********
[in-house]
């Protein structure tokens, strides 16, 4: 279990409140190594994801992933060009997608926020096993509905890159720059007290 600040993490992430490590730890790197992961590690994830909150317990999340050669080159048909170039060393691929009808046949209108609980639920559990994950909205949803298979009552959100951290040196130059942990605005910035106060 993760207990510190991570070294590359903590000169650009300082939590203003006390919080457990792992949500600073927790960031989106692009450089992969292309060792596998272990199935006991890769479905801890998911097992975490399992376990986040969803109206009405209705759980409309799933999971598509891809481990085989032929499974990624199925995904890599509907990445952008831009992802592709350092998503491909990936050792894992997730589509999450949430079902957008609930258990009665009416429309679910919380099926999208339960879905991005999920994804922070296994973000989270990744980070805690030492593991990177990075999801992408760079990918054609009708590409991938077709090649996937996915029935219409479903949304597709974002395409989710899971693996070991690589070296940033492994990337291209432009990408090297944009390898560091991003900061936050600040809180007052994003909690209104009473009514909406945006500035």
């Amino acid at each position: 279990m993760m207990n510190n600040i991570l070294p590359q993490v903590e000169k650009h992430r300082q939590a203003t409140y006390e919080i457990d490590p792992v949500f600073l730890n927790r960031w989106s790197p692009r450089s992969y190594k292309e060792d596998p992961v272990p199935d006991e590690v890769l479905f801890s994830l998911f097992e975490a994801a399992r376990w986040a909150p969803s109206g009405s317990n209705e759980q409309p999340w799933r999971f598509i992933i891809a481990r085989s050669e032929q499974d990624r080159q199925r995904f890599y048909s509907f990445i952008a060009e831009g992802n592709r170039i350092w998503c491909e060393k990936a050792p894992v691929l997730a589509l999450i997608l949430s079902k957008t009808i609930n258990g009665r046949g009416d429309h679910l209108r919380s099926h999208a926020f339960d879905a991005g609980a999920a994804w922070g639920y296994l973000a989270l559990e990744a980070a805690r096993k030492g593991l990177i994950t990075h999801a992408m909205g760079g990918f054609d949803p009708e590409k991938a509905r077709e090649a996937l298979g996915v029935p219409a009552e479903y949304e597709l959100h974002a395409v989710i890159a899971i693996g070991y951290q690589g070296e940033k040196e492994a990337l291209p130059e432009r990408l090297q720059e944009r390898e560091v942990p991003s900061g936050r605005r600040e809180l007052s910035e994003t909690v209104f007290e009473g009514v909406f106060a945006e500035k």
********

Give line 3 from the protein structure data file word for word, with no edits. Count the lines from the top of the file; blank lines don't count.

């Amino acid at each position: 279990m993760m207990n510190n600040i991570l070294p590359q993490v903590e000169k650009h992430r300082q939590a203003t409140y006390e919080i457990d490590p792992v949500f600073l730890n927790r960031w989106s790197p692009r450089s992969y190594k292309e060792d596998p992961v272990p199935d006991e590690v890769l479905f801890s994830l998911f097992e975490a994801a399992r376990w986040a909150p969803s109206g009405s317990n209705e759980q409309p999340w799933r999971f598509i992933i891809a481990r085989s050669e032929q499974d990624r080159q199925r995904f890599y048909s509907f990445i952008a060009e831009g992802n592709r170039i350092w998503c491909e060393k990936a050792p894992v691929l997730a589509l999450i997608l949430s079902k957008t009808i609930n258990g009665r046949g009416d429309h679910l209108r919380s099926h999208a926020f339960d879905a991005g609980a999920a994804w922070g639920y296994l973000a989270l559990e990744a980070a805690r096993k030492g593991l990177i994950t990075h999801a992408m909205g760079g990918f054609d949803p009708e590409k991938a509905r077709e090649a996937l298979g996915v029935p219409a009552e479903y949304e597709l959100h974002a395409v989710i890159a899971i693996g070991y951290q690589g070296e940033k040196e492994a990337l291209p130059e432009r990408l090297q720059e944009r390898e560091v942990p991003s900061g936050r605005r600040e809180l007052s910035e994003t909690v209104f007290e009473g009514v909406f106060a945006e500035k």